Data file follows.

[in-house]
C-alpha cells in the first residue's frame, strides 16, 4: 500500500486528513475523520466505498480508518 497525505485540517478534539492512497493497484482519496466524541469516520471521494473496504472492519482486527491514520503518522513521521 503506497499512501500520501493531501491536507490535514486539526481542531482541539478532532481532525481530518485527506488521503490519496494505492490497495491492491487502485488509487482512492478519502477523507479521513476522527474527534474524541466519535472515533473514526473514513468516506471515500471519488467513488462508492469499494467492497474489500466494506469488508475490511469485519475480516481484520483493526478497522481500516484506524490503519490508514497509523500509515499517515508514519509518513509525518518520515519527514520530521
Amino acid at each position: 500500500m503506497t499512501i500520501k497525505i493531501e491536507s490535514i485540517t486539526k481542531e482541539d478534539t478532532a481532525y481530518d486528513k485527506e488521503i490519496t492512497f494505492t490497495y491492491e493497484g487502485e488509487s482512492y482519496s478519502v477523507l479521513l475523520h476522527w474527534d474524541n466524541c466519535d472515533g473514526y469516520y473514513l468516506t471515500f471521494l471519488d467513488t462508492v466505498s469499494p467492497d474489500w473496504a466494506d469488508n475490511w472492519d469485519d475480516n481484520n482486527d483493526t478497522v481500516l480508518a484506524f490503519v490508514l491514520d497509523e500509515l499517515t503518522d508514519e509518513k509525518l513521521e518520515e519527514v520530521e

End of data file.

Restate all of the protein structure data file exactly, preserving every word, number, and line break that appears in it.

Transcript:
[in-house]
C-alpha cells in the first residue's frame, strides 16, 4: 500500500486528513475523520466505498480508518 497525505485540517478534539492512497493497484482519496466524541469516520471521494473496504472492519482486527491514520503518522513521521 503506497499512501500520501493531501491536507490535514486539526481542531482541539478532532481532525481530518485527506488521503490519496494505492490497495491492491487502485488509487482512492478519502477523507479521513476522527474527534474524541466519535472515533473514526473514513468516506471515500471519488467513488462508492469499494467492497474489500466494506469488508475490511469485519475480516481484520483493526478497522481500516484506524490503519490508514497509523500509515499517515508514519509518513509525518518520515519527514520530521
Amino acid at each position: 500500500m503506497t499512501i500520501k497525505i493531501e491536507s490535514i485540517t486539526k481542531e482541539d478534539t478532532a481532525y481530518d486528513k485527506e488521503i490519496t492512497f494505492t490497495y491492491e493497484g487502485e488509487s482512492y482519496s478519502v477523507l479521513l475523520h476522527w474527534d474524541n466524541c466519535d472515533g473514526y469516520y473514513l468516506t471515500f471521494l471519488d467513488t462508492v466505498s469499494p467492497d474489500w473496504a466494506d469488508n475490511w472492519d469485519d475480516n481484520n482486527d483493526t478497522v481500516l480508518a484506524f490503519v490508514l491514520d497509523e500509515l499517515t503518522d508514519e509518513k509525518l513521521e518520515e519527514v520530521e